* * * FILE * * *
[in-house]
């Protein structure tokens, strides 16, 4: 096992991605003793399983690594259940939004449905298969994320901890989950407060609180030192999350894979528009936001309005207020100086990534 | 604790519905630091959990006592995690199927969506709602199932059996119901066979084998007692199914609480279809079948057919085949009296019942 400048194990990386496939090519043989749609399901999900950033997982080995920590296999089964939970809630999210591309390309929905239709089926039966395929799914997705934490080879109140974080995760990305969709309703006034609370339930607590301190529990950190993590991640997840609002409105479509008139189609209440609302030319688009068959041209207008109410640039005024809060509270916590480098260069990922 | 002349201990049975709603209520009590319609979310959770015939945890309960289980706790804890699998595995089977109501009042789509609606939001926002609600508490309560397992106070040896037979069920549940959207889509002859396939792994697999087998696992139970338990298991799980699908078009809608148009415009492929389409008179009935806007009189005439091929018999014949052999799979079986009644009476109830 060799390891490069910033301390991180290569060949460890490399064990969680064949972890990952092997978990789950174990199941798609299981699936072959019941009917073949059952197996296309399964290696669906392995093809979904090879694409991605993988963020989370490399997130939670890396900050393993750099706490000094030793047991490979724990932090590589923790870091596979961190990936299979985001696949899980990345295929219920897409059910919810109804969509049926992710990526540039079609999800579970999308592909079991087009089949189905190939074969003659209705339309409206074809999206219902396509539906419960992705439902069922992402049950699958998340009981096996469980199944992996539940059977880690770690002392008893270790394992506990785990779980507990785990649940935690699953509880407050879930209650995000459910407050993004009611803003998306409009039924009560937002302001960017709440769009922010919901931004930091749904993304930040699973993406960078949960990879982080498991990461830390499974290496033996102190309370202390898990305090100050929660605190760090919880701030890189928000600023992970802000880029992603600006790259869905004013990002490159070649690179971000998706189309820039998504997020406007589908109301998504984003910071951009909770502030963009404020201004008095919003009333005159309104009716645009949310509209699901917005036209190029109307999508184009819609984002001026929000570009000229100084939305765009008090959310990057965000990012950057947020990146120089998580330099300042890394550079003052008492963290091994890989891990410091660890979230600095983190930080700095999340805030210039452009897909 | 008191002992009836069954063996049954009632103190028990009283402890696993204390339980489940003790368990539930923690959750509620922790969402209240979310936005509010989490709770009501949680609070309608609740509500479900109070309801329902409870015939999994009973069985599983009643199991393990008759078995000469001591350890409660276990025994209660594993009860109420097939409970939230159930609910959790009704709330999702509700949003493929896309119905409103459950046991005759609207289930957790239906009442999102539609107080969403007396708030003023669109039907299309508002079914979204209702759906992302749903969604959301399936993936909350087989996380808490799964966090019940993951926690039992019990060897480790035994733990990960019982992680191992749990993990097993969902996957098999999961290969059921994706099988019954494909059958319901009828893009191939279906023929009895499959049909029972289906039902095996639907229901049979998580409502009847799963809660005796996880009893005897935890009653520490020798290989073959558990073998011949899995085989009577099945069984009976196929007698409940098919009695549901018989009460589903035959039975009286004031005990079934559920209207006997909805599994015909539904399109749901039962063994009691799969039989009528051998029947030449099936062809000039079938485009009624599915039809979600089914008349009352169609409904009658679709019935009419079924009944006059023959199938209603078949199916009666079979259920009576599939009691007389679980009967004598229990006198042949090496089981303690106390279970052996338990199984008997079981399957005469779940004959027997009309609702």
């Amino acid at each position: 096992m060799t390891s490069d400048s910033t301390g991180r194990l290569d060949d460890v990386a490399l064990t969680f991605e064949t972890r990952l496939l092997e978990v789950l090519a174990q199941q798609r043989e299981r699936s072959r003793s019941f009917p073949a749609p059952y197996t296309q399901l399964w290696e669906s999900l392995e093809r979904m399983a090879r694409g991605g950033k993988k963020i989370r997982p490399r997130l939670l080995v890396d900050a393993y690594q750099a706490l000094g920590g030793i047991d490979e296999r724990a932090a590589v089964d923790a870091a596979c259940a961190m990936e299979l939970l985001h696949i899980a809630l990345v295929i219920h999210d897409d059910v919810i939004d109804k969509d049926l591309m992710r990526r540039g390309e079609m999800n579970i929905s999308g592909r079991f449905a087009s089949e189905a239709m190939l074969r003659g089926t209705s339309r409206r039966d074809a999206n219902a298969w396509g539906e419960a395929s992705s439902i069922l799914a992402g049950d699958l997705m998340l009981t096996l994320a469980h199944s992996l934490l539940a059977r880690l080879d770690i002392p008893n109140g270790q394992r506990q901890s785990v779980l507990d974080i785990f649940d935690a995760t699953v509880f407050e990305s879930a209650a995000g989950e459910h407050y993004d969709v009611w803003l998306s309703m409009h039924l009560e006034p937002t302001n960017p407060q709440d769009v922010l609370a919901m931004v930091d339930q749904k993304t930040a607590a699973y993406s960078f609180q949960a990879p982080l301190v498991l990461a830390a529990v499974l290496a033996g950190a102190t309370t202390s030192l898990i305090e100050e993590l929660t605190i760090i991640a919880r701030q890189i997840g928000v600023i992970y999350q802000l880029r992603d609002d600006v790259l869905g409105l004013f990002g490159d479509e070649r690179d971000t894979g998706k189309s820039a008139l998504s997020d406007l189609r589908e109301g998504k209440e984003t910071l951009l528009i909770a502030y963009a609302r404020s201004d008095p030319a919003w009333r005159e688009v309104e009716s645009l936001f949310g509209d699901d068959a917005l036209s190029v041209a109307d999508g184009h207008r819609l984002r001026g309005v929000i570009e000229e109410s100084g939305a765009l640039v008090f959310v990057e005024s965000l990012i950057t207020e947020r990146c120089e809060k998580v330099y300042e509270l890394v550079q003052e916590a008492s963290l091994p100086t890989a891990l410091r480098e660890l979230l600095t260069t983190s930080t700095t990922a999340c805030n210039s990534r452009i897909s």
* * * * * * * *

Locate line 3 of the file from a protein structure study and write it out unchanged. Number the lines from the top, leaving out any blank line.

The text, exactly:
């Amino acid at each position: 096992m060799t390891s490069d400048s910033t301390g991180r194990l290569d060949d460890v990386a490399l064990t969680f991605e064949t972890r990952l496939l092997e978990v789950l090519a174990q199941q798609r043989e299981r699936s072959r003793s019941f009917p073949a749609p059952y197996t296309q399901l399964w290696e669906s999900l392995e093809r979904m399983a090879r694409g991605g950033k993988k963020i989370r997982p490399r997130l939670l080995v890396d900050a393993y690594q750099a706490l000094g920590g030793i047991d490979e296999r724990a932090a590589v089964d923790a870091a596979c259940a961190m990936e299979l939970l985001h696949i899980a809630l990345v295929i219920h999210d897409d059910v919810i939004d109804k969509d049926l591309m992710r990526r540039g390309e079609m999800n579970i929905s999308g592909r079991f449905a087009s089949e189905a239709m190939l074969r003659g089926t209705s339309r409206r039966d074809a999206n219902a298969w396509g539906e419960a395929s992705s439902i069922l799914a992402g049950d699958l997705m998340l009981t096996l994320a469980h199944s992996l934490l539940a059977r880690l080879d770690i002392p008893n109140g270790q394992r506990q901890s785990v779980l507990d974080i785990f649940d935690a995760t699953v509880f407050e990305s879930a209650a995000g989950e459910h407050y993004d969709v009611w803003l998306s309703m409009h039924l009560e006034p937002t302001n960017p407060q709440d769009v922010l609370a919901m931004v930091d339930q749904k993304t930040a607590a699973y993406s960078f609180q949960a990879p982080l301190v498991l990461a830390a529990v499974l290496a033996g950190a102190t309370t202390s030192l898990i305090e100050e993590l929660t605190i760090i991640a919880r701030q890189i997840g928000v600023i992970y999350q802000l880029r992603d609002d600006v790259l869905g409105l004013f990002g490159d479509e070649r690179d971000t894979g998706k189309s820039a008139l998504s997020d406007l189609r589908e109301g998504k209440e984003t910071l951009l528009i909770a502030y963009a609302r404020s201004d008095p030319a919003w009333r005159e688009v309104e009716s645009l936001f949310g509209d699901d068959a917005l036209s190029v041209a109307d999508g184009h207008r819609l984002r001026g309005v929000i570009e000229e109410s100084g939305a765009l640039v008090f959310v990057e005024s965000l990012i950057t207020e947020r990146c120089e809060k998580v330099y300042e509270l890394v550079q003052e916590a008492s963290l091994p100086t890989a891990l410091r480098e660890l979230l600095t260069t983190s930080t700095t990922a999340c805030n210039s990534r452009i897909s």